UN secretary general-Designate Antonio Guterres speaks to reporters during a press conference at the Ministry of Foreign Affairs in Beijing. How Hwee Young / EPA
UN secretary general-Designate Antonio Guterres speaks to reporters during a press conference at the Ministry of Foreign Affairs in Beijing. How Hwee Young / EPA

Guterres is a good fit for an uncomfortable world

In seven weeks the White House will be occupied by an unknown quantity, a businessman with no political experience who has devoted his life to the “art of the deal” – most recently a pact with the angry voters of America to secure the presidency. As Donald Trump puts together his administration in a talent show format behind the golden doors of his penthouse, his transition team has not impressed the watching world. His core voters see things differently – they love to see the establishment humiliated.

Diplomats are wondering where after January 20 they will find the solid ground that the international system has rested on for so many years. Even those who challenge American supremacy have got used to the predictability and relative transparency of Washington.

Global leadership is not going to come from Europe. Even if Angela Merkel, the German chancellor, is re-elected next year, the continent will be preoccupied with its mounting internal crises.

So where to turn to? Surprisingly, thoughts are turning in an unlikely direction, to the next United Nations secretary general, Antonio Guterres, who takes office on January 1. This is a rare occasion when a UN chief takes office at the same time as the US presidency is in transition.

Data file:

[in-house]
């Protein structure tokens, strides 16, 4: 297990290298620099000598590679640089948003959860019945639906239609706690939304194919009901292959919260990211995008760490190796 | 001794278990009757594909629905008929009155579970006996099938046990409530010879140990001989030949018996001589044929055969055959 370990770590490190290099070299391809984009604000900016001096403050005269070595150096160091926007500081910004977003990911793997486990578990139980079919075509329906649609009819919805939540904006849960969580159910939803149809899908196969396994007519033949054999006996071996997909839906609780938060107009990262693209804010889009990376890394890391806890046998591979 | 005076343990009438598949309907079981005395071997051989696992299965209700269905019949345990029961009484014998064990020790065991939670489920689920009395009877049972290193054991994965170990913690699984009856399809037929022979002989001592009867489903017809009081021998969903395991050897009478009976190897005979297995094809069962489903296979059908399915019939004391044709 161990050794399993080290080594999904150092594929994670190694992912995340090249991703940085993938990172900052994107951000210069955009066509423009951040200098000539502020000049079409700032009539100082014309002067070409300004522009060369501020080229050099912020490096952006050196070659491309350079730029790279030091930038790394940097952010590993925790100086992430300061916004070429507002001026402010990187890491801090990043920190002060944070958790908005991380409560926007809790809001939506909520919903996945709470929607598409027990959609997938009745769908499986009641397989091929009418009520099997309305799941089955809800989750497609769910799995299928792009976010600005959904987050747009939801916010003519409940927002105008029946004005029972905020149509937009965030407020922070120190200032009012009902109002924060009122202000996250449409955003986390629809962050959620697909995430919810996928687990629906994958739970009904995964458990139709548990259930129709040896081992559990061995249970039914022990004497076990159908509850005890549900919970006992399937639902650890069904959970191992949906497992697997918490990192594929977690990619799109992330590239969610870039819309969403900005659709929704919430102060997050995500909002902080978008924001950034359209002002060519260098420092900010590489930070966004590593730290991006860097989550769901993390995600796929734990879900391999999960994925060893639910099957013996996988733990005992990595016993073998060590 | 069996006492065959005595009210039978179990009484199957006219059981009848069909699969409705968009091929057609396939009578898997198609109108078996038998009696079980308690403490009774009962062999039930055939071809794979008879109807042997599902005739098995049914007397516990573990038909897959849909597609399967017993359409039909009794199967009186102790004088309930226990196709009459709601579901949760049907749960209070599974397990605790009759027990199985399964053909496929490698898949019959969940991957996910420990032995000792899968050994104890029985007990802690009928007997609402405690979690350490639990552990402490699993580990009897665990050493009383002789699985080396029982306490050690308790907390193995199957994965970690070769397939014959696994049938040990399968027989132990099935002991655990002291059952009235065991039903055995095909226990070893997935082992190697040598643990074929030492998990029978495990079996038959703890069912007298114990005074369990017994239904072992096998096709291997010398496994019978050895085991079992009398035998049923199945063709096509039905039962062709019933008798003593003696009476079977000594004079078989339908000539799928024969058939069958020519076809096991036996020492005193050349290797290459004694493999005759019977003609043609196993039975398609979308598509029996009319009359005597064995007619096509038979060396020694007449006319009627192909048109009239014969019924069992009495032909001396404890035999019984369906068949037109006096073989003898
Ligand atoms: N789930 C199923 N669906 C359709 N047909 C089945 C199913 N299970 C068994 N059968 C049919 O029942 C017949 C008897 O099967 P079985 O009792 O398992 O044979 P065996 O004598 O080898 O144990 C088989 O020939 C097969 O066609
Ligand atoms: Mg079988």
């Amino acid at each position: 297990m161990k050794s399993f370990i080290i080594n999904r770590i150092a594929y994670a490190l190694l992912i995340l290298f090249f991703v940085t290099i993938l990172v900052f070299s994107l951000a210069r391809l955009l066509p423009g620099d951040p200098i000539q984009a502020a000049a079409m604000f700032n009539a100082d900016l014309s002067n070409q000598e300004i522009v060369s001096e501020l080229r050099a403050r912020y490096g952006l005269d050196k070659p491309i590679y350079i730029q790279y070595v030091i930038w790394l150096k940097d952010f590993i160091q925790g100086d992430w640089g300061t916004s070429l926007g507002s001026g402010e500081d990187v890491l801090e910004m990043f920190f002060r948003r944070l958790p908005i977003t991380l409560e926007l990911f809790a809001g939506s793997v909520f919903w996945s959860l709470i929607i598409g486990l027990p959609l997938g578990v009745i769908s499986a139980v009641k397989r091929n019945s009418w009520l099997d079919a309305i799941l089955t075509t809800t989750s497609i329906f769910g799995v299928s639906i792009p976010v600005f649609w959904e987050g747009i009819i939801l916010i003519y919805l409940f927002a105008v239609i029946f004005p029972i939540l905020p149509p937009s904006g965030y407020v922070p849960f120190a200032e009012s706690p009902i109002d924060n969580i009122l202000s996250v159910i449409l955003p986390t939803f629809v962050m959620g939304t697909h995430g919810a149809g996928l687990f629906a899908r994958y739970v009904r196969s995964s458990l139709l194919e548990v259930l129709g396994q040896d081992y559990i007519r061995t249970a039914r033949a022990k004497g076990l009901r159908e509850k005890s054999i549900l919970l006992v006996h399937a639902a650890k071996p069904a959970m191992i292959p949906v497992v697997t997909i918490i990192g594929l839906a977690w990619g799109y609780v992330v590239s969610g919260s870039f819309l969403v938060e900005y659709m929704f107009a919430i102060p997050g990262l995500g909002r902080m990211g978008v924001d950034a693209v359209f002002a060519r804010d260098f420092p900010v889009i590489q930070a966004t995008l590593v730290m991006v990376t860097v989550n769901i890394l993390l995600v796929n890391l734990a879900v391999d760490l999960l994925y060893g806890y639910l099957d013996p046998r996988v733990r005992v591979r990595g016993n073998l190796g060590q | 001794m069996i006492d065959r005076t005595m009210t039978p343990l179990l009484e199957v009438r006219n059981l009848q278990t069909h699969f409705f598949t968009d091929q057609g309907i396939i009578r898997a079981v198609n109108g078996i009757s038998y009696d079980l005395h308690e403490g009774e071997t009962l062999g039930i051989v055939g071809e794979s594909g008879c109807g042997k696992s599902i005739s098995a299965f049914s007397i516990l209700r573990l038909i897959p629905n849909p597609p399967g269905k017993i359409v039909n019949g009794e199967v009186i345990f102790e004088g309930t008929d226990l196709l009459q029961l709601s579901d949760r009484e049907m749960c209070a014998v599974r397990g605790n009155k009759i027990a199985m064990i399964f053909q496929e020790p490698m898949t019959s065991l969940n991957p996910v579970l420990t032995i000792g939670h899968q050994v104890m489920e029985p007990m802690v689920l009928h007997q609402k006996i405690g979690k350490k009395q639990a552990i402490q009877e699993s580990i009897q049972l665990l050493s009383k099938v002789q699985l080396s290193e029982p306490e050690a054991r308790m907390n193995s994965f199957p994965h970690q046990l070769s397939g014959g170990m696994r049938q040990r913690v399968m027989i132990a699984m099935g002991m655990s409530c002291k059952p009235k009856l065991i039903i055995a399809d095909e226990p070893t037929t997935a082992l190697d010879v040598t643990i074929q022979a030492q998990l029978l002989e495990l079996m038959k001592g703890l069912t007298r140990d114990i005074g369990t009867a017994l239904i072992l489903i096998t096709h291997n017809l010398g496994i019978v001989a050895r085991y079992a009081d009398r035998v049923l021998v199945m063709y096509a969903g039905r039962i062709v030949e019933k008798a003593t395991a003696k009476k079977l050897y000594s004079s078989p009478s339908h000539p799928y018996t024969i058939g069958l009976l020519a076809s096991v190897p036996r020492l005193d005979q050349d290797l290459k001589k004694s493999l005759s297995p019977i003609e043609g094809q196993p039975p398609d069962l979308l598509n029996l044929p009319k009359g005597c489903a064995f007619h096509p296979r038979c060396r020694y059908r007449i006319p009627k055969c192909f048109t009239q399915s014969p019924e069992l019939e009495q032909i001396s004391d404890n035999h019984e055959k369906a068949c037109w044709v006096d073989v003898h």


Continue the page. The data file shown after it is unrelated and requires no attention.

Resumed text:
UN chiefs are usually selected for qualities that will not disturb the peace of the major powers, which generally means proposing too active a role for the UN in places where Washington wants a free hand. Mr Guterres is cut from a different cloth.

Mr Guterres won his position not through usual back room deals, but through an open contest where, as an experienced politician, he was able to outshine rivals from technocratic backgrounds. It had been the consensus that the job should go to a woman – for the first time – and that she should come from Eastern Europe. But there was no real competition to a man who has served as prime minister of Portugal (the first government leader to hold the top UN job) and then as a forceful and passionate UN high commissioner for refugees.

In that job he started by cutting headquarters costs by some 20 per cent, arguing that the money should be spent on the refugees. He managed to raise funds while criticising the major donors – both the United Sates and the Europeans – over the failings of refugee policies.

So at a time when Washington is adrift, a top-quality administrator who combines passion with pragmatism is about to take over at UN headquarters. His transition team, in contrast to the Trump circus, is purring along nicely, as Mr Guterres travels to visit his new bosses in Moscow and Beijing. It seems a wonderful opportunity. Just as the UN seemed fated to sink into irrelevance for its impotence to heal the bleeding wound of the Syria crisis, here comes a brave operator with a record of bridge-building dating as far back to the Portuguese revolution of 1974.